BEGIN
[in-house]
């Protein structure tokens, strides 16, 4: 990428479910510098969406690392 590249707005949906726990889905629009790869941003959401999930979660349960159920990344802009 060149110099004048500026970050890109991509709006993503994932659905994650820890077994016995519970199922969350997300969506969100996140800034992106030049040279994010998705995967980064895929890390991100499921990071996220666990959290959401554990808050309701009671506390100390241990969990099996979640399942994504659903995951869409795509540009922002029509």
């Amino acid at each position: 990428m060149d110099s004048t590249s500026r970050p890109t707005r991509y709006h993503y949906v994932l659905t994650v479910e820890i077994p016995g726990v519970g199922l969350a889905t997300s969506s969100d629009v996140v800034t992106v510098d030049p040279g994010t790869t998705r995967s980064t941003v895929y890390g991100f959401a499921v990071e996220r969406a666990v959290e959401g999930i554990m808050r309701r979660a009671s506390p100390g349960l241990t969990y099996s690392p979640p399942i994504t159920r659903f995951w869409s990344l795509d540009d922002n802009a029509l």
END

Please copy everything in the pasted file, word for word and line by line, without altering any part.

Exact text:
[in-house]
């Protein structure tokens, strides 16, 4: 990428479910510098969406690392 590249707005949906726990889905629009790869941003959401999930979660349960159920990344802009 060149110099004048500026970050890109991509709006993503994932659905994650820890077994016995519970199922969350997300969506969100996140800034992106030049040279994010998705995967980064895929890390991100499921990071996220666990959290959401554990808050309701009671506390100390241990969990099996979640399942994504659903995951869409795509540009922002029509």
């Amino acid at each position: 990428m060149d110099s004048t590249s500026r970050p890109t707005r991509y709006h993503y949906v994932l659905t994650v479910e820890i077994p016995g726990v519970g199922l969350a889905t997300s969506s969100d629009v996140v800034t992106v510098d030049p040279g994010t790869t998705r995967s980064t941003v895929y890390g991100f959401a499921v990071e996220r969406a666990v959290e959401g999930i554990m808050r309701r979660a009671s506390p100390g349960l241990t969990y099996s690392p979640p399942i994504t159920r659903f995951w869409s990344l795509d540009d922002n802009a029509l």